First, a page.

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By the early 1960s, Renault was building a series of small cars, like the hatchback Renault R4 and the slightly larger  rear engined Renault Dauphine. They had built a much larger model, the Frégate, between 1951–1960, but with a modest production total of 163,383 units, it had not been replaced. A number of design studies were produced, as with people gaining more money after the lean years of the 1950s, it was clear that there was a market for large family cars in France, which rivals Citroen, with their DS and Peugeot with the 404 were dominating. Renault conceived a car that would be a bit smaller, and quite a bit cheaper than the Citroen, aiming at a gap in that marque’s model range. Whether they knew it or not at the time is unclear but we no know that Citroen themselves were planning to fill the gap between the 2CV/Ami and the much larger ID and DS. It was called Projet F, but when they got word of what Renault were planning, Citroen cancelled their car. That left the field clear for Renault. Under the skin, the layout of the R16 actually owed quite a lot of the much older Citroën Traction Avant – front-wheel drive, engine mounted inline behind the transmission. torsion bar suspension, and column mounted gearlever. In addition the car had an aluminium engine and an electric cooling fan, both technical innovations. The big innovation, however, was the modern, practical bodystyle – introducing the hatchback to the mid size family segment. This allowed the interior to be immensely flexible, and could be configured in seven different ways. This body style was halfway between a saloon and an estate, and, before the term hatchback was coined, journalists struggled to describe it. A review in the English Motoring Illustrated in May 1965 stated: “The Renault Sixteen can thus be described as a large family car but one that is neither a four door saloon and nor is it quite an estate. But, importantly, it is a little different.” One peculiarity of the R16, and the later Renault R5, is that the two back wheel axles shafts are not in-line. The left wheelbase is 70 mm (2.76 in) longer than the right wheelbase, to accommodate the torsion bar suspension. This and the soft front seats gives the car a particularly smooth ride even over big bumps. The suspension had the longest travel on a car of this size; if the handbrake was applied and reverse gear engaged, the rear bumper would rise about one foot. The engine was mounted north-south in the front, behind the gearbox/transaxle. This contributed to the handling and balance of this car by keeping the weight closer to the centre of the car. Traditional front drive layouts are either east-west or in some cases north-south but with the engine in front of the transmission. Although this north-south/forward gearbox layout gave excellent handling, servicing access to the engine was so difficult that the Renault 16’s successor, the Renault 20, kept the north-south layout but put the engine ahead of the gearbox. Gear changing was performed by means of a column-mounted lever which allowed for a more spacious front cabin, Column changes were fairly rare by the 1960s, but the design was forced on Renault by the position of the transmission in front of the engine. Pre-launch publicity was extensive, with semi-authorised media leaks. The French magazine ” L’Auto-Journal” had reported details of the car, in an exclusive report, towards the end of 1963. During October 1964, timed to coincide with the Paris Motor Show, Renault distributed photographs of its innovative new family car, still at this stage described simply as the forthcoming “Renault 1500”, for publication as “scoop” pictures in various magazines. It was only two months later that the car, now officially named a “Renault 16”, was approved for sale by the French homologation authorities. The car was shown to the world’s press in a presentation on the Côte-d’Azur in the first few days of January 1965. Series production started in March 1965 at the company’s recently completed Sandouville plant, a few kilometres to the east of Le Havre. The car had its formal launch in March 1965 at the Geneva Motor Show, and was made available for sale to the public during June 1965. Equipment levels were high for the price. Initially, Renault sold the R16 with just a 1470cc petrol engine in Grand Luxe (GL) and Super specifications,  for both of which 55 PS (54 hp) was claimed. The Renault R16 was voted European Car of the Year by a board of European motoring journalists in 1966. It was the third year of the accolade’s existence, and the Renault 16 was the first French winner of the award. Demand was strong right from the word go. Minor changes were made for 1967, when ventilation and heating were both improved, and the dashboard was redesigned. An automatically operated choke became available. These early cars are very rare now. They are most easily identified by the slightly ovoid shaped rear lights. At the Geneva Motor Show in March 1968, Renault presented a more powerful model, the 1565cc TS which could top 100 mph. It also featured an all-new instrument panel that included a tachometer and water temperature gauge, and many other new features including two-speed windscreen wipers, a heated rear window, passenger reading light, and optional powered windows. An automatic transmission version, designated the Renault 16 TA, was introduced a year later at the 1969 Geneva Motor Show. Other changes included giving the other R16 models the same wheels and brakes as the TS, and that model got standard reversing lights mounted beneath the tail-lights. The other models had them available as an optional extra. Renault started to assemble the car in Australia, to get around the punitive import restrictions in that country. By this time, the model had been launched in the US market as well, and there was one of these on show. It was not a success there, and few were sold, so this is a really rare car. The 16 had no major competitors until the arrival of the Alec Issigonis designed Austin Maxi in 1969, but the BL car remained barely known outside the UK, whereas the Renault found favour across Europe. In 1970, racing driver Stirling Moss exclaimed: “There is no doubt that the Renault 16 is the most intelligently engineered automobile I have ever encountered and I think that each British motorcar manufacturer would do well to purchase one just to see how it is put together”. In 1971, the R16 underwent a mild revamp. Among the most obvious changes were new rectangular taillights. The Grand Luxe and Super were replaced by the L and TL specifications, both of which gained the same 1565cc engine as the TS (but with the cylinder head from the 1470cc). The TA was discontinued and an automatic transmission was made available as an option across the whole R16 range. The top-line model was the TX, launched at the Paris Motor Show in October 1973, featuring an enlarged 1647cc version of the TS engine, coupled with a  5-speed manual transmission, still operated by a column change. The specification included power windows for the front doors and central door locking, one of the first family cars in Europe to feature such equipment.  The TX was distinguishable from other R16s by its four rectangular headlights. One more visual change was to come, in 1974 when the aluminium grille of all the other models was replaced by a black plastic one. By now, the car was over 10 years old and new rivals had appeared on the market, such as VW’s Passat (though it did not receive a hatchback until 1977) and the Chrysler Alpine. Renault came up with a cheaper version of the larger R30 model, the R20 in late 1975 as the planned replacement, but they kept the R16 in production right through until January 1980. It was not until 1989, when a hatchback version of the R21 joined the saloon model that Renault would have another hatch model of this size in their range. The R16 had been a great success, with 1,845,959 R16s produced during a production run of 15 years. The car sold well in most of Europe, winning praise for its spacious and comfortable interior. Retired Renault styling chief Patrick le Quément made no secret of his admiration for the R16 — and incorporated a subtle tribute to its “bird-beak” grille in the corporate look he devised for models such as the Laguna, Mégane and Scénic that the company launched in the 1990s. Sadly, the R16 suffered from rust problems like most other cars of the period, and so there are not many left.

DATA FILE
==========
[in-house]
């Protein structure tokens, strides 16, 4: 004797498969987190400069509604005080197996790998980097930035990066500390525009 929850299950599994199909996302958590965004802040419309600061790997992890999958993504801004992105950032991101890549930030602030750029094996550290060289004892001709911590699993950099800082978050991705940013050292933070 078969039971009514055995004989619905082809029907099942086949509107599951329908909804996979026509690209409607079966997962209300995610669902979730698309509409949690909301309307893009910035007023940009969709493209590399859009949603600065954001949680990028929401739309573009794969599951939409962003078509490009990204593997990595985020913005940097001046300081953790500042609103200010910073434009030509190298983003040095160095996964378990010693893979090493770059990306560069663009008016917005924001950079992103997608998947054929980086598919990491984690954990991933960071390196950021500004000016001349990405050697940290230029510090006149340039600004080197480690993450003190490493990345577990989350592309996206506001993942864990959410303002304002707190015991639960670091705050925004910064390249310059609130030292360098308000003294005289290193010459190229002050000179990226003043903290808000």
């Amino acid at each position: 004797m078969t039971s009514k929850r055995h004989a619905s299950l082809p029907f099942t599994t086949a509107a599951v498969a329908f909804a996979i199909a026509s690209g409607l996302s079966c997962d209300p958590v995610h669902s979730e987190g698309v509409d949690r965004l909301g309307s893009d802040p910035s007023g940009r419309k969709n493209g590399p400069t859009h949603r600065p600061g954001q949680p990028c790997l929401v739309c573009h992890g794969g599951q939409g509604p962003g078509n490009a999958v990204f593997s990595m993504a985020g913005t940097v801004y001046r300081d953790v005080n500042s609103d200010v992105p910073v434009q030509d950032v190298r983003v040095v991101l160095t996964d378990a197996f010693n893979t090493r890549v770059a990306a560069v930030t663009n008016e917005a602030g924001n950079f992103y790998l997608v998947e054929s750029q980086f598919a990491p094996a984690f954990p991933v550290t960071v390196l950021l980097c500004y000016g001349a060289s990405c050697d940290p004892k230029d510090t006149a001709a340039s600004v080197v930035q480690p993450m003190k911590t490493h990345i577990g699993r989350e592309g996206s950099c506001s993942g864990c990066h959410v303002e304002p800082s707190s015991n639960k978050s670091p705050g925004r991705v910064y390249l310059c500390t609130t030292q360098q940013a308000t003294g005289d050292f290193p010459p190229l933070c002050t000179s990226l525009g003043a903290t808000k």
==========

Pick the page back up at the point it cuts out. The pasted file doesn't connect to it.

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Also here was an R11, now a rare car in the UK. The Renault 9 and Renault 11 are small family cars produced for model years 1981–1988 in saloon (Renault 9) and hatchback (Renault 11) configurations — both were styled by the French automobile designer, Robert Opron. Variants were manufactured by American Motors Corporation (AMC), as the Renault Alliance and Renault Encore for the North American market. The car was produced in Turkey until 2000. The models use a transverse front-wheel drive engine configuration, and feature four wheel independent suspension. They were chosen as the European Car of the Year in 1982, as well as the Car of the Year by Motor Trend and one of the 10Best by Car and Driver in 1983. There were three facelifts given to the Renault 9, two facelifts to the Renault 11, during its career. The Renault 11 that was released in 1983 was introduced with double headlights, which was different from the Renault 9. In 1985 the Renault 9 was given a facelift, giving it the same front look and double headlights as the Renault 11 but only in GTS, GTD, TSE, TDE, TXE and GTX levels, while C, TC, GTC, TL, GTL and TD retained the phase 1 front. Renault 9 Broadway series, however had the 4 headlight front of the phase 1 Renault 11. The more aerodynamic Phase 2 appeared in 1987 where there was only a difference at the rear of the car, sedan or hatchback. Finally, the Phase 3, which was not sold in most of Europe, was released in Turkey in 1997. This final revision had more rounded head and tail lights, as well as ovoid body cladding around the bumpers and boot lid, which aimed to give the car a more modern look. The front design was originally developed for the 1993 facelift model assembled in Taiwan under the name “Renault Luxmore.” These later Turkish-made cars carried a “Broadway” badge as well as the Renault 9 designation, but note that “Broadway” had already been used on special editions of the earlier phase models. The Renault 9 was launched in October 1981 as a four-door saloon (in right-hand drive form for the UK market in March 1982), while the 11 was launched at the beginning of 1983 (in the UK from June that year) as a three or five door hatchback. Both had been developed under the Renault code name L42, and were designed by Robert Opron. Renault had begun the conception of the Renault 9 in 1977, as a “four metre” model (referring to its length) to fit between the Renault 5 and the Renault 14. Opron conceived a traditional three box design to appeal to the traditional customer and avoid the poor reception that had met the Renault 14’s styling. Exhaustive consumer studies suggested that buyers rejected innovation, resulting in a rather nondescript design, albeit of modest elegance. By the time the models entered production, Renault had assigned more than 500 people to the project, logging 14,500,000 hours of study and testing, constructing 44 prototypes, testing 130 engines, and test driving prototypes more than 2.2 million km. Both cars were also more conservatively engineered, although they retained front wheel drive, Renault abandoned the Douvrin (or “Suitcase”) transmission in sump engine which it had shared with Peugeot-Citroën in the Renault 14, in favour of its in-house power unit – the venerable C-type “Cléon” engine with an end on mounted transmission. This mechanical layout, along with the 9/11’s suspension design, was to become the basis of all small Renaults for the next 15 years or so. The Renault 9 was awarded the 1982 European Car of the Year, while the Alliance appeared on Car and Driver’s Ten Best list for 1983, and was the 1983 Motor Trend Car of the Year. The well-equipped Renault 11 TSE Electronic of 1983 was the first car in its class to have a synthetically voiced trip computer, but only because Renault moved up its launch date by a few days in order to get ahead of Austin’s Maestro Vanden Plas. Although the 9 and 11 cars had different names and body styles, they were identical under the skin, and were intended to jointly replace the older Renault 14. The 11 was also distinguishable from the 9 by its front end, which featured square twin headlights, which had been introduced on the North American Alliance. The 9 also received this new front end in late 1985 for the 1986 model year. The 11 deliberately aped the styling of its larger brother launched almost at the same time – the executive Renault 25 (also styled by Robert Opron) – featuring the signature wraparound rear window and the dramatic hooded dashboard design, which had the option of an ‘Electronique’ trim level which featured a digital instrument cluster and a voice synthesis trip computer – similar to those on the 25. The 9, by contrast had a simpler and more conservative looking dashboard and the digital instruments were never available. Both models were facelifted one more time for the European market (Phase 2) with matching nose and interior upgrades for the model year of 1987. At the Brussels Motor Show in January 1985 Renault showed the 11 Société, a light commercial version of the three-door hatchback with a cargo platform replacing the rear seat. A version of the 9 was manufactured and marketed by American Motors Corporation (AMC) in the United States as the Renault Alliance and bearing a small AMC badge. With 623,573 examples manufactured for model years 1982–1987, AMC offered the Alliance as a four-door sedan, two door sedan (with higher rear wheel arches than the four door) and as a convertible, beginning in 1984. The Renault 11 Turbo was used extensively by Renault Sport for their Group A car in the 1987 World Rally Championship. Frenchman Alain Oreille managed a Group N victory in the 1985 Rallye Monte Carlo, followed by the Group A victory in 1986 (enough for an eighth finish overall). A Renault 11 Turbo was, however, piloted to a second and third-place finishes in the 1987 Portuguese Rally and San Remo Rally respectively with Jean Ragnotti in the driver’s seat. The 11 Turbo also won the national Polish Rally Championship in 1985 and 1988, and both the Swiss and Portuguese rally championships in 1987. Its last result of importance was Oreille’s fourth place overall in the 1988 Rallye Monte Carlo. At launch, both cars used Renault’s ageing Cléon-Fonte engine overhead valve engines in either 1.1  or 1.4 litre format, and a basic suspension design which won few plaudits for the driving experience. The exceptions were the 9 Turbo and the 11 Turbo hot hatch, which used the turbocharged engine from the Renault 5. The C1E 1.1 litres engine was available only in the three doors body of R 11 and on the R9. Renault 11 TC and GTC with 5 doors, where available with the C1G 1.2 litres engine, since 1985. The C1E was phased out from the series since phase 2, making C1G the smallest engine of the series. The 11 Turbo was introduced first, and originally only with three door bodywork. Unlike the 5 Turbo or the 205 GTi, the 11 Turbo had a more comfort oriented focus. Although the cars were heavier than the Renault 5, the increased power in later models was enough to ensure higher performance, thanks to its 115 PS (113 bhp). The rally tuned version was impressively fast, producing about 220 PS (217 bhp). The newer F type engine which had been developed in collaboration with Volvo appeared from the end of 1983 on in twin carburetted 1,721 cc guise (F2N), powering the upmarket GTX, GTE, TXE, and TXE Electronic (Electronique in France) versions. These larger engined versions were specifically developed with American needs in mind, although they also happened to be well suited for a changing European market. The Renault 9 and 11 continued in production in France until 1989, a year after the launch of the Renault 19. However, production continued in other countries, with the end finally coming after nearly twenty years when production in Turkey was discontinued in 2000.